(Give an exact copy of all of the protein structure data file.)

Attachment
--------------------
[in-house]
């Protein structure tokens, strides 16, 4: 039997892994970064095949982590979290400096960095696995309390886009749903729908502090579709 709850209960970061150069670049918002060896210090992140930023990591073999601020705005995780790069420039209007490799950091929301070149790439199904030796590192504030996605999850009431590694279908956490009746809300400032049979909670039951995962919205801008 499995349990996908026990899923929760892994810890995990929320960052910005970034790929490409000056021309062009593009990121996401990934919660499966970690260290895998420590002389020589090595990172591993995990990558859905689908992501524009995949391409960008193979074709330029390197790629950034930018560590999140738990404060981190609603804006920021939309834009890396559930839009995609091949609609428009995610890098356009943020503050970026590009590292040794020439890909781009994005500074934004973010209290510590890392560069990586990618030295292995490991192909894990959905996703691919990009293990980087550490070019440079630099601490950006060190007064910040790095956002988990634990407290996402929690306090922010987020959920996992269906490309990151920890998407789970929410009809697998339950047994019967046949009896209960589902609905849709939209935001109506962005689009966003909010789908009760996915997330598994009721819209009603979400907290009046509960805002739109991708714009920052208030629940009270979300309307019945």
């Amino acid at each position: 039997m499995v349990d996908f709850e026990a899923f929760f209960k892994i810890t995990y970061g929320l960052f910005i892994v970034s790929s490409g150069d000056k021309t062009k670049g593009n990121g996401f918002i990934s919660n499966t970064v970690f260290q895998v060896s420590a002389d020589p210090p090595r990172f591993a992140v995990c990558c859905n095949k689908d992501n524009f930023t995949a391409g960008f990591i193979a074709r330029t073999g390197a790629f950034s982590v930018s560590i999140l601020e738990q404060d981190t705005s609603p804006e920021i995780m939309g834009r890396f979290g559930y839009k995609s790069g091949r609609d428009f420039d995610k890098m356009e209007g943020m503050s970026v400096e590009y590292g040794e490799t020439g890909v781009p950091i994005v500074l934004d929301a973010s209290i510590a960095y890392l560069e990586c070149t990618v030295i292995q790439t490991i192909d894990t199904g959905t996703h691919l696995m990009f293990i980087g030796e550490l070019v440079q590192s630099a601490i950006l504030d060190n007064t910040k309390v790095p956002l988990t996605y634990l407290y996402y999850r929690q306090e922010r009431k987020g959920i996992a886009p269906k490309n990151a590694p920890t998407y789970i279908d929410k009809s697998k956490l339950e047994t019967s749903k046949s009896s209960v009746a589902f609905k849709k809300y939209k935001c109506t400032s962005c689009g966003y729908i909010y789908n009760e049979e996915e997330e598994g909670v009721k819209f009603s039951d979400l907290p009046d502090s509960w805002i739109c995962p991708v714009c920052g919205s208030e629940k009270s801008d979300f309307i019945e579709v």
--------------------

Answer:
[in-house]
């Protein structure tokens, strides 16, 4: 039997892994970064095949982590979290400096960095696995309390886009749903729908502090579709 709850209960970061150069670049918002060896210090992140930023990591073999601020705005995780790069420039209007490799950091929301070149790439199904030796590192504030996605999850009431590694279908956490009746809300400032049979909670039951995962919205801008 499995349990996908026990899923929760892994810890995990929320960052910005970034790929490409000056021309062009593009990121996401990934919660499966970690260290895998420590002389020589090595990172591993995990990558859905689908992501524009995949391409960008193979074709330029390197790629950034930018560590999140738990404060981190609603804006920021939309834009890396559930839009995609091949609609428009995610890098356009943020503050970026590009590292040794020439890909781009994005500074934004973010209290510590890392560069990586990618030295292995490991192909894990959905996703691919990009293990980087550490070019440079630099601490950006060190007064910040790095956002988990634990407290996402929690306090922010987020959920996992269906490309990151920890998407789970929410009809697998339950047994019967046949009896209960589902609905849709939209935001109506962005689009966003909010789908009760996915997330598994009721819209009603979400907290009046509960805002739109991708714009920052208030629940009270979300309307019945």
């Amino acid at each position: 039997m499995v349990d996908f709850e026990a899923f929760f209960k892994i810890t995990y970061g929320l960052f910005i892994v970034s790929s490409g150069d000056k021309t062009k670049g593009n990121g996401f918002i990934s919660n499966t970064v970690f260290q895998v060896s420590a002389d020589p210090p090595r990172f591993a992140v995990c990558c859905n095949k689908d992501n524009f930023t995949a391409g960008f990591i193979a074709r330029t073999g390197a790629f950034s982590v930018s560590i999140l601020e738990q404060d981190t705005s609603p804006e920021i995780m939309g834009r890396f979290g559930y839009k995609s790069g091949r609609d428009f420039d995610k890098m356009e209007g943020m503050s970026v400096e590009y590292g040794e490799t020439g890909v781009p950091i994005v500074l934004d929301a973010s209290i510590a960095y890392l560069e990586c070149t990618v030295i292995q790439t490991i192909d894990t199904g959905t996703h691919l696995m990009f293990i980087g030796e550490l070019v440079q590192s630099a601490i950006l504030d060190n007064t910040k309390v790095p956002l988990t996605y634990l407290y996402y999850r929690q306090e922010r009431k987020g959920i996992a886009p269906k490309n990151a590694p920890t998407y789970i279908d929410k009809s697998k956490l339950e047994t019967s749903k046949s009896s209960v009746a589902f609905k849709k809300y939209k935001c109506t400032s962005c689009g966003y729908i909010y789908n009760e049979e996915e997330e598994g909670v009721k819209f009603s039951d979400l907290p009046d502090s509960w805002i739109c995962p991708v714009c920052g919205s208030e629940k009270s801008d979300f309307i019945e579709v």